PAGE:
Eva Bradley: Baking attempt a life lesson

By Eva Bradley

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Baking muffins may not have been an appropriate rainy day activity. Photo / Thinkstock
Baking muffins may not have been an appropriate rainy day activity. Photo / Thinkstock

It's well established that weather has a major impact on mood. Which is why everyone should just leave me the *@!* alone right now, OK?

Outside it is the sort of day that gives winter a bad name.

Not content with deploying the cold, Mother Nature sent all her least-loved offspring outside to play today.

The wind, rain and heavy, low-slung clouds are all fighting to be top dog. Which is why by 2 o'clock I still hadn't made it out the front door.

Most of the time I'm not a big fan of shifts in technology that have made working from home so easy.

Work is work and it's best left there at the end of the day, as far as I'm concerned. But today, as I sit beside a roaring gas fire with an electric massage pad behind my back, my feet on a chair and my laptop on my knee, I am definitely feeling the love for cloud-based software and high-speed internet.

The only problem is the windows. Perfect for looking out of on a fine day and needed for letting light in, they have the singular design fault of making it impossible to ignore the sort of day it is outside.

So, despite my best efforts to set up a cozy, positive workspace, I found myself irritable and way too close to the fridge.

Eventually I decided that, instead of fighting the natural urges generated by the weather, I would indulge them.

As unlikely as it may seem to those who know me, I decided to bake muffins. It just seemed the right thing to do on a winter's day. Aside from a brief period when I was 10 and realised I could make excellent money baking muffins to sell around the commercial district during the holidays, I don't bake. I simply don't see the point when I can buy something that looks better, tastes better and costs the same (especially by the time I've thrown out the first mixture because I speed-read the recipe and thought it said a tablespoon of baking soda instead of a teaspoon). I was convinced my rare foray into deep domesticity would throw up all sorts of valuable insights to share in today's epistle.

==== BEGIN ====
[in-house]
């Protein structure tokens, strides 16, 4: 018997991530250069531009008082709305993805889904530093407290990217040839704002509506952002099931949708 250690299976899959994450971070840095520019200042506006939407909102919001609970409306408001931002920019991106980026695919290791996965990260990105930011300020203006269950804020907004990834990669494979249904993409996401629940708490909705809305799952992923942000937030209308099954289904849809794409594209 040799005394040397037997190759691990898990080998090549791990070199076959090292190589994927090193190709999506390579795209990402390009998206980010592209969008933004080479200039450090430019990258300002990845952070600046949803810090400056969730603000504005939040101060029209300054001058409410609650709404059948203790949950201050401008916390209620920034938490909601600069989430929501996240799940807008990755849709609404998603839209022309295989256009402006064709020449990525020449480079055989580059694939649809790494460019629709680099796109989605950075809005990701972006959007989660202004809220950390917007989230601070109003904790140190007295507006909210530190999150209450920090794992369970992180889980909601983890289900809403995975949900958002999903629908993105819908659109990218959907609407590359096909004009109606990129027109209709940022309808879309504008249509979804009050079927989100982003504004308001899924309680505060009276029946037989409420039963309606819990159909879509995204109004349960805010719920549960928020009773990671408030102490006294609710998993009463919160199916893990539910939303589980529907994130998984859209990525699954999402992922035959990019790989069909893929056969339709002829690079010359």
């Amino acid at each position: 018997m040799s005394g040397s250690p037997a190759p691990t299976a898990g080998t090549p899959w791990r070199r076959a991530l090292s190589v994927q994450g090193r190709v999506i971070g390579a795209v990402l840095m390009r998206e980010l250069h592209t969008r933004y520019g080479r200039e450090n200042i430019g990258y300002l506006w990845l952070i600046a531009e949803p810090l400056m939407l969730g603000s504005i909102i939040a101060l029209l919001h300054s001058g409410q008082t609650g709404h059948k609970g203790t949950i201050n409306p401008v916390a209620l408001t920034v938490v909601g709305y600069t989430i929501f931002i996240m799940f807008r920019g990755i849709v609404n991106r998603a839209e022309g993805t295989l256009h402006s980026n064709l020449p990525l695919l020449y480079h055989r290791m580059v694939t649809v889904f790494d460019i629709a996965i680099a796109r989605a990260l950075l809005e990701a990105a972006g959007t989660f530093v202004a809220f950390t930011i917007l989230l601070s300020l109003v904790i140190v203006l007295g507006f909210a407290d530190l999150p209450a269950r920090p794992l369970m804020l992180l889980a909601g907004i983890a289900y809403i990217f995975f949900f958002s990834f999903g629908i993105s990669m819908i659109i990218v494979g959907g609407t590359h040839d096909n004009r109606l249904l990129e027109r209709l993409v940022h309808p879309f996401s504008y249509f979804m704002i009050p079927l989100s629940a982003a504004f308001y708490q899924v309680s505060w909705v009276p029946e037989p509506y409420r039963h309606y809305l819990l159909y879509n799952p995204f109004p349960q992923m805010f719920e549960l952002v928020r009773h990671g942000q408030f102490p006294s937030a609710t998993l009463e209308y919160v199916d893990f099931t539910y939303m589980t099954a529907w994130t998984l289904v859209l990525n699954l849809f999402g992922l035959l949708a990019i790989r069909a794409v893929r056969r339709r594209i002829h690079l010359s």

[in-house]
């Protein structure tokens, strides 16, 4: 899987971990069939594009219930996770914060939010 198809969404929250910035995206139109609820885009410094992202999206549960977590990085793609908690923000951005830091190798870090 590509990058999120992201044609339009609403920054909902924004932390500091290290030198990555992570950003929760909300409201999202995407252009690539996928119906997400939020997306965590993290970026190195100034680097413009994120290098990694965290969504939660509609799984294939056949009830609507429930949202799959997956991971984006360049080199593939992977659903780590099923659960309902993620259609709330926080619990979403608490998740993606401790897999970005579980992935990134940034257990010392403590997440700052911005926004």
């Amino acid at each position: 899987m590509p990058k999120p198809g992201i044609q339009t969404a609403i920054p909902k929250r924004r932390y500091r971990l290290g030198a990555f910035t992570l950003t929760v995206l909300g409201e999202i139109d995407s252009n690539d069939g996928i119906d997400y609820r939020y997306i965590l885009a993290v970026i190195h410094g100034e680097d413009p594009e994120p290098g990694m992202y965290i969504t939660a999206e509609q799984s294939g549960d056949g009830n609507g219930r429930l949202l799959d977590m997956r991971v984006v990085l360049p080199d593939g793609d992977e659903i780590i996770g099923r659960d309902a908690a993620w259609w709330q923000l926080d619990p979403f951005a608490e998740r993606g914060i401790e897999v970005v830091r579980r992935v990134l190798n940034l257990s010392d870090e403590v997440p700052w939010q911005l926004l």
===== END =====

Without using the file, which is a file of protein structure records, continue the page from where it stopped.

Plus it would assuage the guilt I share with most working mothers that I don't spend my days creating wholesome, homemade food for the kids. But, when you're not a natural baker, there is no such thing as "whipping up" some muffins. First I had to completely reorganise the baking supplies in the pantry, housed on the unreachable top shelf for a reason and harbouring so many half-measures of everything that it may as well have had nothing.

After all of that I was one egg short.

My "she'll be right" approach to baking has never stood me in good stead in the past, so I committed to braving the cold in pursuit of eggs - a wet expedition that didn't help alleviate my foul mood.

Returning home with more than $100 of groceries I didn't know I needed until I got to the supermarket, I found that, despite the winter freeze outside, the super-heated interior temperatures had melted the frozen raspberries intended for the muffins. Soldiering on, I folded them into the mixture, which soon resembled the clean-up efforts from a particularly violent murder scene.

Eventually I got the muffins into the oven but, sadly, that's where the story ended because that was the last time I thought about them until I smelt them burning.

The entire exercise had simply proven what I already knew; I am not a baker, and any attempts to be one undermine the ultimate objective of being a better provider to my family.

Next time I feel the urge to get creative in the kitchen on a stormy day, I'm going to stick to Plan A, force myself to go to work, shut the blinds on the weather and do what I do well so I can pay someone else to do what I suck at.

- Eva Bradley is a columnist and photographer.

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